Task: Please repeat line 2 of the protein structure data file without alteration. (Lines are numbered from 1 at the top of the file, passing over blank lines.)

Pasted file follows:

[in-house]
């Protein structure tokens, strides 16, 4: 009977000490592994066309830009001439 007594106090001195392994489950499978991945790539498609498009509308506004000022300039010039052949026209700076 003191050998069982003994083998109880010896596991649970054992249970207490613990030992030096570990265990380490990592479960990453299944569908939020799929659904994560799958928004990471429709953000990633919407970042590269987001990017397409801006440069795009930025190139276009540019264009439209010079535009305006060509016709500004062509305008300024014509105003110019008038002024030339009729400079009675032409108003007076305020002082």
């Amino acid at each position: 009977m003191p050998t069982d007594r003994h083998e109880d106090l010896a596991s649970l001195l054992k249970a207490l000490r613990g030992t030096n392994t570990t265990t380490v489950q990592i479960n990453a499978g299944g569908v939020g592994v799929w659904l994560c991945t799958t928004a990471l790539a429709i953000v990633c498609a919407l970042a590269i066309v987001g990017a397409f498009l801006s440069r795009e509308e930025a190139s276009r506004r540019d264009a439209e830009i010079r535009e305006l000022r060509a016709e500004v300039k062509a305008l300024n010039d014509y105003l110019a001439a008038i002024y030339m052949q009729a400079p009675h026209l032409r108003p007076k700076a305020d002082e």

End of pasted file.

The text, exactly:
């Protein structure tokens, strides 16, 4: 009977000490592994066309830009001439 007594106090001195392994489950499978991945790539498609498009509308506004000022300039010039052949026209700076 003191050998069982003994083998109880010896596991649970054992249970207490613990030992030096570990265990380490990592479960990453299944569908939020799929659904994560799958928004990471429709953000990633919407970042590269987001990017397409801006440069795009930025190139276009540019264009439209010079535009305006060509016709500004062509305008300024014509105003110019008038002024030339009729400079009675032409108003007076305020002082």